The months leading up to the launch of a new streaming service are always filled with advertisements and promotions to generate interest. Streaming services often market their new content with free trials, discounted subscription prices, or the appeal of new original content. Another marketing tactic we’ve seen a lot of recently is piggybacking on big mobile carriers to reach new customers.
Streamers like Disney+ and HBO Max both partnered with mobile carriers at launch. Disney+ offered Verizon customers a free one-year subscription at launch and has since continued to offer deals bundled with Verizon cell phone plans. Upon its arrival, HBO Max gave customers who were subscribed to HBO through AT&T and customers who had select AT&T wireless, video, and internet plans access to HBO Max at no additional charge.
So how does launching with a free offer to mobile customers help a streaming service’s performance?
A new study by Embee shows deals with mobile carriers do seem to pay off, especially in the beginning. However, subscriber retention seems to drop off as the months progress.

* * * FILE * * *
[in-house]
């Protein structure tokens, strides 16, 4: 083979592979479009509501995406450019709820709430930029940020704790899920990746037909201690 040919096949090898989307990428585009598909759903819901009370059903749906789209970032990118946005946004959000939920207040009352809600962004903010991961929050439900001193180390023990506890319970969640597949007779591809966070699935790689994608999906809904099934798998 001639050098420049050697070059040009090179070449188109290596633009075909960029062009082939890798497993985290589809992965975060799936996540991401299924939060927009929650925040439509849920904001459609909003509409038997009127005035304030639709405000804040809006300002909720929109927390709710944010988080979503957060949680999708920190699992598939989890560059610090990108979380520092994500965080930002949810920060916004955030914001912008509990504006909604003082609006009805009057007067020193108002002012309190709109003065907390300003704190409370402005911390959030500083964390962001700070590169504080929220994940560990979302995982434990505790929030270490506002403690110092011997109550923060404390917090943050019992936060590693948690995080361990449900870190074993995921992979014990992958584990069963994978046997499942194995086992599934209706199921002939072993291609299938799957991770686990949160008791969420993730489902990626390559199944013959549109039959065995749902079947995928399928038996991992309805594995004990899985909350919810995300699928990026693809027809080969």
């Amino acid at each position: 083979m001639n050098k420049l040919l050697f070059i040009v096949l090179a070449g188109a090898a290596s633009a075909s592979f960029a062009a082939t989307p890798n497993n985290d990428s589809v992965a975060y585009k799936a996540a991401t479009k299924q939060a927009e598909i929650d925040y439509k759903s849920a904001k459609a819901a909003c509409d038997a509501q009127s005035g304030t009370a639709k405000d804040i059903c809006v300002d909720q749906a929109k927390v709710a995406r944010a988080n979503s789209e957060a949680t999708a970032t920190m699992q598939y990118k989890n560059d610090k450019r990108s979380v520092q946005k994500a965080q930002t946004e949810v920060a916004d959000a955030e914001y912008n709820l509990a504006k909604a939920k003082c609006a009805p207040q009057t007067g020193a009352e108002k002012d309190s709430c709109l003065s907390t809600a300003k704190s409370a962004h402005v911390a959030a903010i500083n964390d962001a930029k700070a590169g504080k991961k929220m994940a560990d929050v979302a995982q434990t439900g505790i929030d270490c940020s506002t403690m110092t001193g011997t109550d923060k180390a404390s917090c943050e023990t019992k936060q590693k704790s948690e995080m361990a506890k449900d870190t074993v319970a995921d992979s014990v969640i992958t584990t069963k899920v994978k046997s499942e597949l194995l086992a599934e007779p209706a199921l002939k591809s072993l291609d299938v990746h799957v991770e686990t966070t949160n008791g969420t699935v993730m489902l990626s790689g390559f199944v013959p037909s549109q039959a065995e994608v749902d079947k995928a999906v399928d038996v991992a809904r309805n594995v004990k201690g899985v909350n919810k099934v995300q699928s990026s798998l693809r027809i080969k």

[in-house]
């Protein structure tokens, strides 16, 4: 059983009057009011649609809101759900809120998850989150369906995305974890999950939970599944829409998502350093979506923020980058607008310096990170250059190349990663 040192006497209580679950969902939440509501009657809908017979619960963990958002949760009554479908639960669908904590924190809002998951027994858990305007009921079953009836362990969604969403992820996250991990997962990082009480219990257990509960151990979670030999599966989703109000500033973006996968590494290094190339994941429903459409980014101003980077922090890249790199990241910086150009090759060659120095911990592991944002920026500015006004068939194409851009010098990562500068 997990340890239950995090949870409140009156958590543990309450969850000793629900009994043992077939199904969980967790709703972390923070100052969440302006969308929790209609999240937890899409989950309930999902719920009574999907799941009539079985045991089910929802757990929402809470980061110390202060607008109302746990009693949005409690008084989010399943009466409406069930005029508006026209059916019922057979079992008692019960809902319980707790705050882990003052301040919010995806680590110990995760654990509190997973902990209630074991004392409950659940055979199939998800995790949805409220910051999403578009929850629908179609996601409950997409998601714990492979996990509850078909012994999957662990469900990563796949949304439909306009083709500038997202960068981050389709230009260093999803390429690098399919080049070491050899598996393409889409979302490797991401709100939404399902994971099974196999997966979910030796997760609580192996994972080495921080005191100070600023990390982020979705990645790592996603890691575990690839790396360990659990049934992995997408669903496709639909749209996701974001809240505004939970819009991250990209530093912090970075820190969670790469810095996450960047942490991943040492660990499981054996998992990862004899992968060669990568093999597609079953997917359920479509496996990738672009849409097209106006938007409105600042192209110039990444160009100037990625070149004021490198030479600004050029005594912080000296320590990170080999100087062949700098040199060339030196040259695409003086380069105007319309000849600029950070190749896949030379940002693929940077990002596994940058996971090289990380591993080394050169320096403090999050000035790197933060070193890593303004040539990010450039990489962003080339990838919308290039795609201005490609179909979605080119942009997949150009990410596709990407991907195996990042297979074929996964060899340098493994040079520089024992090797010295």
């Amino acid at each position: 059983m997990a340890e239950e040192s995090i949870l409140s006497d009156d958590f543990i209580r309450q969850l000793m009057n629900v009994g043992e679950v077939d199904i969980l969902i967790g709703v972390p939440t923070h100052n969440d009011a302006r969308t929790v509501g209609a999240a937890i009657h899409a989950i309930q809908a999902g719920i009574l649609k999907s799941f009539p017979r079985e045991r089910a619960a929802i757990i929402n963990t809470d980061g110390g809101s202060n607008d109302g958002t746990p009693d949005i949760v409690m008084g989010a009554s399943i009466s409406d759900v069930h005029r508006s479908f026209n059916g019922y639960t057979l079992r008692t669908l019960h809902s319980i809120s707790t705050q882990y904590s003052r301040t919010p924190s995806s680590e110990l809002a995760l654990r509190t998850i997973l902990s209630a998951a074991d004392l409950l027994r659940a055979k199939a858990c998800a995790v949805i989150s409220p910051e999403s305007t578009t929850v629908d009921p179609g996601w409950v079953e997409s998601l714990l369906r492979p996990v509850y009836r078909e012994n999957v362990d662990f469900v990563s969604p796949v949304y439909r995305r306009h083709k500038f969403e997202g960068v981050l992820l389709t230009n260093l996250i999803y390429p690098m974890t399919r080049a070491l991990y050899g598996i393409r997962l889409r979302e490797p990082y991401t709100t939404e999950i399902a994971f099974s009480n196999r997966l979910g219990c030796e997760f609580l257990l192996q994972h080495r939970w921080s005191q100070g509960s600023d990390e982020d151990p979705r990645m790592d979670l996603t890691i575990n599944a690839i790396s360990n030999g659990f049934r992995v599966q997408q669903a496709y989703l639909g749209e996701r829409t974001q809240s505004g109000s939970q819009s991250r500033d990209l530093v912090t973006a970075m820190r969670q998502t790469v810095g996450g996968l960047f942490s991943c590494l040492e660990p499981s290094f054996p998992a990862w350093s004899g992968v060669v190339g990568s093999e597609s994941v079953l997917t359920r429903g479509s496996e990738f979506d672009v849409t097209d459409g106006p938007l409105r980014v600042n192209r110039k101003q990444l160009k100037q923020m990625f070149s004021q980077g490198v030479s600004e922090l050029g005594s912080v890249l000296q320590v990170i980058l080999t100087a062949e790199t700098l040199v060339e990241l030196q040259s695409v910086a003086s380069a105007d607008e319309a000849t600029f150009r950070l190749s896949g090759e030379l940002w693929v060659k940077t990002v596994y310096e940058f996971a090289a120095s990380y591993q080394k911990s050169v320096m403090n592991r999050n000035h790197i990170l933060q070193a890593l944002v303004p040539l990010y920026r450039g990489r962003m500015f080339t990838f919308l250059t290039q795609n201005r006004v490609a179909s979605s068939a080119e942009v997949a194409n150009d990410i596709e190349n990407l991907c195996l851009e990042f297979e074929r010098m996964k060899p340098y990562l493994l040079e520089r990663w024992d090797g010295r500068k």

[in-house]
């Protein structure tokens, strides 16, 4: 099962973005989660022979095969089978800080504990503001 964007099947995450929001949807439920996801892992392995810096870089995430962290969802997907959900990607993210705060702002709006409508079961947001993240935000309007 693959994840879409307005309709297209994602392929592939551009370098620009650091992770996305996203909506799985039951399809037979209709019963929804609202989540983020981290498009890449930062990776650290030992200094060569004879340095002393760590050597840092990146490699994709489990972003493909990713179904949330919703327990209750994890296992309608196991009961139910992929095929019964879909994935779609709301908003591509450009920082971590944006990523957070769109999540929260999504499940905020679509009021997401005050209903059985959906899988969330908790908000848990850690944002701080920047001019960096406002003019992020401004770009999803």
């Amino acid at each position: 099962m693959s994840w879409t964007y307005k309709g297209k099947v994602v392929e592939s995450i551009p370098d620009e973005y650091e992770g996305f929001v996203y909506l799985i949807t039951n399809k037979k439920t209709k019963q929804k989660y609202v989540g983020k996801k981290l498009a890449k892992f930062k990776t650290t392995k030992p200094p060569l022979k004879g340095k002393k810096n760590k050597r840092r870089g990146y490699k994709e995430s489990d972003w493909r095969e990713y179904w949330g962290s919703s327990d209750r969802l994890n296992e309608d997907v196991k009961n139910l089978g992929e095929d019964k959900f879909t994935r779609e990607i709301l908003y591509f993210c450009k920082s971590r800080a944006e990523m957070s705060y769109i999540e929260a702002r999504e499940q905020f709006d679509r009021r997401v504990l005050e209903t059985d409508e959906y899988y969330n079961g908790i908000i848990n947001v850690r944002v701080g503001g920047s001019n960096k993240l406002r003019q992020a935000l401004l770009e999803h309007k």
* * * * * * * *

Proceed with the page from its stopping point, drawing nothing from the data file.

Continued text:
Disney+ saw double the adoption rate from Verizon customers at launch compared to those who weren’t with the mobile carrier. The Mouse House saw 14.5% penetration from Verizon customers during its first month and just 7.7% from non-Verizon subscribers. As time went on, Verizon customers dropped off to 10.1% by month 6 while regular subscribers only tapered by 2 points to 5.8%.
HBO Max saw a 2.4% penetration rate at launch from AT&T customers, with just 1.1% from non-AT&T subscribers. However, HBO Max has continued to grow over the past six months raising its numbers to 5.2% with the help of AT&T and 2.1% on its own.
For comparison, NBC launched Peacock without the help of any incentives from mobile carriers. It entered the streaming market with 1.6% penetration and has stayed relatively steady ending its fifth month at 1.5%.
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